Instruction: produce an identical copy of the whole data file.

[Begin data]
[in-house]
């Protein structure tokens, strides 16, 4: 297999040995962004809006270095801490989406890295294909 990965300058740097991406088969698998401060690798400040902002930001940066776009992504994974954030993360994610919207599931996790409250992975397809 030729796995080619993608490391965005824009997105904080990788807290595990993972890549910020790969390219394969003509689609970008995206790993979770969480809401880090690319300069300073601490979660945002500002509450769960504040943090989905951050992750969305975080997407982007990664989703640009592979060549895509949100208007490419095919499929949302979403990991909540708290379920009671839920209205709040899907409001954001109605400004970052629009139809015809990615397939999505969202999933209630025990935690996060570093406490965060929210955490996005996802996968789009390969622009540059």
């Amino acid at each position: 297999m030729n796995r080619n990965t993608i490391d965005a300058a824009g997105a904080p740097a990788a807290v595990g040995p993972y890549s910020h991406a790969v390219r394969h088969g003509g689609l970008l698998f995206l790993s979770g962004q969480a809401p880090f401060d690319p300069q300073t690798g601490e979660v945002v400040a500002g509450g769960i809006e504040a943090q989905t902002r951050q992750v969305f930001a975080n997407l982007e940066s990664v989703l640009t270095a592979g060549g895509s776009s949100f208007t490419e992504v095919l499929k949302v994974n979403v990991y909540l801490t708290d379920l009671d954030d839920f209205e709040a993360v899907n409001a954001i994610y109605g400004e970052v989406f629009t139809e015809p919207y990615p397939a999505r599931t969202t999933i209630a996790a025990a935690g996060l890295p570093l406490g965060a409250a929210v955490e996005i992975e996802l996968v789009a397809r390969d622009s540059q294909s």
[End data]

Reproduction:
[in-house]
């Protein structure tokens, strides 16, 4: 297999040995962004809006270095801490989406890295294909 990965300058740097991406088969698998401060690798400040902002930001940066776009992504994974954030993360994610919207599931996790409250992975397809 030729796995080619993608490391965005824009997105904080990788807290595990993972890549910020790969390219394969003509689609970008995206790993979770969480809401880090690319300069300073601490979660945002500002509450769960504040943090989905951050992750969305975080997407982007990664989703640009592979060549895509949100208007490419095919499929949302979403990991909540708290379920009671839920209205709040899907409001954001109605400004970052629009139809015809990615397939999505969202999933209630025990935690996060570093406490965060929210955490996005996802996968789009390969622009540059």
């Amino acid at each position: 297999m030729n796995r080619n990965t993608i490391d965005a300058a824009g997105a904080p740097a990788a807290v595990g040995p993972y890549s910020h991406a790969v390219r394969h088969g003509g689609l970008l698998f995206l790993s979770g962004q969480a809401p880090f401060d690319p300069q300073t690798g601490e979660v945002v400040a500002g509450g769960i809006e504040a943090q989905t902002r951050q992750v969305f930001a975080n997407l982007e940066s990664v989703l640009t270095a592979g060549g895509s776009s949100f208007t490419e992504v095919l499929k949302v994974n979403v990991y909540l801490t708290d379920l009671d954030d839920f209205e709040a993360v899907n409001a954001i994610y109605g400004e970052v989406f629009t139809e015809p919207y990615p397939a999505r599931t969202t999933i209630a996790a025990a935690g996060l890295p570093l406490g965060a409250a929210v955490e996005i992975e996802l996968v789009a397809r390969d622009s540059q294909s």